The revelation that follows is so earth-shattering you might feel the ground move beneath your feet as you read it: motoring journalists sometimes live in a bit of a bubble. No really, it's true. We - and I absolutely include myself in this critique - tend to get so giddy about all the things that make a car brilliant to drive on a deserted mountain road that we forget people actually have to drive these things in town, or on the motorway, or in the rain, or when they've just had a vasectomy. The way a performance car acquits along that mythical cresting B-road somehow becomes the only thing that matters.
I've seen it most evidently on those end-of-year megatests that set out to crown the very best fast car of the previous 12 months. Without fail the winning machine will be low and light, focussed and raw, as unconcerned with comfort over a very long journey as it is preoccupied with lap times. In recent years it's been longtail McLarens, RS Porsches and highly-strung Ferraris. What it'll never be is the more easy-going coupe or saloon with the less effervescent character. That'll be the whipping boy of the test and it'll finish last, or not much better. But at the end of the four or five day photoshoot and with a very long and tedious drive ahead, that'll be the car whose key the testers will trip over one another trying to pocket.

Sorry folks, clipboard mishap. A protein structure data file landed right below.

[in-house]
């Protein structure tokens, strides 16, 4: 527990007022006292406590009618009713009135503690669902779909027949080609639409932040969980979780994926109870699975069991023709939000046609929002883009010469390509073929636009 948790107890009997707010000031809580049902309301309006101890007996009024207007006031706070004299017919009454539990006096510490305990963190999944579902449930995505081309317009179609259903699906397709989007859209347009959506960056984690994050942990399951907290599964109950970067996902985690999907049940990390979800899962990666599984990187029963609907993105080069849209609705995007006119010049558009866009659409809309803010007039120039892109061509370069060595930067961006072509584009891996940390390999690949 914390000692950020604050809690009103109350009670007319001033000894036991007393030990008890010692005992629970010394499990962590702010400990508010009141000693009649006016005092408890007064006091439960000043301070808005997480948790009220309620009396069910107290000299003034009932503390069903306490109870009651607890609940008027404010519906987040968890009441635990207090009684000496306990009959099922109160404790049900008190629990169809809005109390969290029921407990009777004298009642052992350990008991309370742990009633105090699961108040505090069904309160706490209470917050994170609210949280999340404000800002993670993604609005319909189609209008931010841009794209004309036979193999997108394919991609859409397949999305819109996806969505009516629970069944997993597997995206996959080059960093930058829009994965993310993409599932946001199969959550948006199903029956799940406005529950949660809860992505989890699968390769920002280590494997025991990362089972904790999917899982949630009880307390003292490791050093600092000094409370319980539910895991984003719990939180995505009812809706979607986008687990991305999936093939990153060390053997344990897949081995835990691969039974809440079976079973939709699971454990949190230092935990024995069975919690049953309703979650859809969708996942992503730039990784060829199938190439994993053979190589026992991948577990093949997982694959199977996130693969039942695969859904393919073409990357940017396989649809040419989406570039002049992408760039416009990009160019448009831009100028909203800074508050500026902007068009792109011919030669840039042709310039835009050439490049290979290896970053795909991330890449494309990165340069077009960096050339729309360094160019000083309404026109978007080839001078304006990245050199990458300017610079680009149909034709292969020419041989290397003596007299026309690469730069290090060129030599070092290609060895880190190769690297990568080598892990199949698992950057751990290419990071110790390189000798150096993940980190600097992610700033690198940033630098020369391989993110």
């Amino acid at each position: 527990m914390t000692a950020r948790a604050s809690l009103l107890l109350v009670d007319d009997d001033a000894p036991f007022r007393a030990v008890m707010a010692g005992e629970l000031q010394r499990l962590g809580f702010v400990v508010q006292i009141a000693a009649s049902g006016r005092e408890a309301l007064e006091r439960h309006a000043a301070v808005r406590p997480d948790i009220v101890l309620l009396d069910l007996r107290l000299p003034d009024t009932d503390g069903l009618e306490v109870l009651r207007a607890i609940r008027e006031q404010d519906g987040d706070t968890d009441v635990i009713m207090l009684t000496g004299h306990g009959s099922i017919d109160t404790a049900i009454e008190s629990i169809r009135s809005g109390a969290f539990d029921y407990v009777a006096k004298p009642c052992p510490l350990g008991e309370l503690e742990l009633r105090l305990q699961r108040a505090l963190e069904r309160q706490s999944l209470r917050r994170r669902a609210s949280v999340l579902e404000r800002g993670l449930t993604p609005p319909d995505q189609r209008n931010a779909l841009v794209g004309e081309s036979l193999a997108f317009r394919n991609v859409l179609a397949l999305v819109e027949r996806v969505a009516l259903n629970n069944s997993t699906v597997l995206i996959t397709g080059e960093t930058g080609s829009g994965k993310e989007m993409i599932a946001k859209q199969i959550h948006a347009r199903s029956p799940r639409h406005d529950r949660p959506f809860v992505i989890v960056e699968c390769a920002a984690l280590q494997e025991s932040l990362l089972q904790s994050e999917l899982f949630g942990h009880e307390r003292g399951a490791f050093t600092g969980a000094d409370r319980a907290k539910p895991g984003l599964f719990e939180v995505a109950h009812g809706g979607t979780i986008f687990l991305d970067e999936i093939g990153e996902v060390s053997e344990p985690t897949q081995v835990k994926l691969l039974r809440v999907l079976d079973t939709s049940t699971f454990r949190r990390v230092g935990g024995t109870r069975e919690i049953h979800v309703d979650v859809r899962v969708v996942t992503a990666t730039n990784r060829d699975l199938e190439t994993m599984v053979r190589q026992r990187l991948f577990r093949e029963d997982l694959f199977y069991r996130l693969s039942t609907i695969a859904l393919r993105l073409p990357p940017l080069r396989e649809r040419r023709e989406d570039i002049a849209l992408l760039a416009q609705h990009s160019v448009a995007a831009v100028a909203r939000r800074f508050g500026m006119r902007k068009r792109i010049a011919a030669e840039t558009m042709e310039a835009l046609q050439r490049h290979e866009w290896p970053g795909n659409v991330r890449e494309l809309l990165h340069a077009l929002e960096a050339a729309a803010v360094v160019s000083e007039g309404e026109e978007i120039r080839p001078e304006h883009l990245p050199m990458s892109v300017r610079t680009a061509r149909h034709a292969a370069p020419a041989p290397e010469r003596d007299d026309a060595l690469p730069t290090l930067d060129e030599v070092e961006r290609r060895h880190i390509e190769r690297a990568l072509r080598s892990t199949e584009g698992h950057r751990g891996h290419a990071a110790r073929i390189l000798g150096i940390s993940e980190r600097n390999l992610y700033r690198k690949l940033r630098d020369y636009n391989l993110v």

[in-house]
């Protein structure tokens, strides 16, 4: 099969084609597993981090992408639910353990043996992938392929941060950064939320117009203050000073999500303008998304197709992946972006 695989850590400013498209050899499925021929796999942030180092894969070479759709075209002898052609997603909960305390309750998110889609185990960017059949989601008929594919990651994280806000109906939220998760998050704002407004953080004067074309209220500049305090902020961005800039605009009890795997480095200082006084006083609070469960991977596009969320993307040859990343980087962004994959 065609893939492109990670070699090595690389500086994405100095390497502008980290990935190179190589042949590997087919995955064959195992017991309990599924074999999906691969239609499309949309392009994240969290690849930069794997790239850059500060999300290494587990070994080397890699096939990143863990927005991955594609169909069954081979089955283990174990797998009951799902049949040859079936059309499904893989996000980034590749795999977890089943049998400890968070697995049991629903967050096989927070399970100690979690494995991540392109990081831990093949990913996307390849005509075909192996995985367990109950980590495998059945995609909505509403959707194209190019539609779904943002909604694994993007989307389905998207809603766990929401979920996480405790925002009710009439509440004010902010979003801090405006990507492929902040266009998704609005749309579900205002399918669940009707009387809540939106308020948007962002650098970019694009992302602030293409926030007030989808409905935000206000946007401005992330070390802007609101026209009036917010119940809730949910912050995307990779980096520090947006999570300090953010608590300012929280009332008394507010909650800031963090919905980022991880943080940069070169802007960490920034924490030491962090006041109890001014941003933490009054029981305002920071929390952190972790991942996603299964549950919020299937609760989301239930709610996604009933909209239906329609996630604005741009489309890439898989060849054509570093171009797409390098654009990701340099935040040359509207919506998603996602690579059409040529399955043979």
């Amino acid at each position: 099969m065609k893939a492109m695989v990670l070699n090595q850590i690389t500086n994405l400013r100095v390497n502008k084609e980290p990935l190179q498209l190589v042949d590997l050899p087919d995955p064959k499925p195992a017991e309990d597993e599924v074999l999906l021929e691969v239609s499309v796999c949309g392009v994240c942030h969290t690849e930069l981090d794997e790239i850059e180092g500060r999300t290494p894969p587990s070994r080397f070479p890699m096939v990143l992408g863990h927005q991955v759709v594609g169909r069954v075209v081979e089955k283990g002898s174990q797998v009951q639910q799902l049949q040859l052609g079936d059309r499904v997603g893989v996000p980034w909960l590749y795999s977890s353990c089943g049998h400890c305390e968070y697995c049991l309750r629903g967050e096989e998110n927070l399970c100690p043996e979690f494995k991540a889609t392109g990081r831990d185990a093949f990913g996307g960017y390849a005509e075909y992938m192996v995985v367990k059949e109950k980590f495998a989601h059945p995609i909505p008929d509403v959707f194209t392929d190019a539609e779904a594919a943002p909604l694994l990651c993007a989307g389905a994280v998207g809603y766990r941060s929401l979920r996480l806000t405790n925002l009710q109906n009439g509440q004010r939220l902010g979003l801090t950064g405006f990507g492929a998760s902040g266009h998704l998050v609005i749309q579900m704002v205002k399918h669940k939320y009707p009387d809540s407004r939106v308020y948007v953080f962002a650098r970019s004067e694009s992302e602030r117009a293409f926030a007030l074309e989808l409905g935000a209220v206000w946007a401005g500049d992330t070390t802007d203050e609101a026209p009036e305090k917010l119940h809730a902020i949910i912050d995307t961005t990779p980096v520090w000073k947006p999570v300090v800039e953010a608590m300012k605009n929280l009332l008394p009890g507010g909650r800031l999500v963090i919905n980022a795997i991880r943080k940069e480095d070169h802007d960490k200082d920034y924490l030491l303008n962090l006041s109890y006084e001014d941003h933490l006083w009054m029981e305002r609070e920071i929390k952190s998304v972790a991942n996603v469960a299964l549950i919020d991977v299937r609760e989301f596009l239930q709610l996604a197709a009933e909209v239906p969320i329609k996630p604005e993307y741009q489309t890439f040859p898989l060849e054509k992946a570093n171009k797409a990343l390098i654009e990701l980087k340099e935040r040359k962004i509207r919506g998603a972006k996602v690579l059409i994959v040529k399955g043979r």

I was aware of it again when testing the Audi RS5 Sportback against what I think is the best sports saloon of its generation, the Alfa Romeo Giulia Quadrifoglio. I love the way the Alfa - once you get it onto the right sort of road and when the conditions are in its favour, at least - feels like a sports car that just happens to have an extra pair of doors and a decent rear bench. It's the only high performance saloon about which that can be written. My instinct then is to heap praise upon it and declare it the triumphant winner, particularly over an Audi that conforms so slavishly to the Ingolstadt form book that it almost seems self-sycophantic.
But the Alfa has a narrow operating window and when the road doesn't flow like a ribbon tossed over the landscape, the sun isn't shining radiantly and all the other car journalist rubbish, the Giulia Quadrifoglio can be frustrating. And I wonder, if you were to offer me three years in either car, during which time I'd cover 60,000 miles and drive through three frosty winters, would I in fact prefer to be in the more secure four-wheel drive car with the far smarter interior, the much better refinement levels and the far stronger reliability record?
From December to March I probably would. And if anyone says they'd pick the Audi for year-round use over the Alfa Romeo I would understand entirely. But on balance, I actually think that as opportunities to drive a really great car become fewer and farther between, I want more and more to be in the kind of vehicle that does get your fire burning. When the clouds do part and the road ahead does open up, I want to be driving the sort of car that allows me to make the most of those rare conditions. I always think it's a shame to find yourself on a great stretch of tarmac with the sun beating down, only to realise you have a portly, leaden-footed machine labouring breathlessly beneath you. But I'm a motoring journalist. I would say that.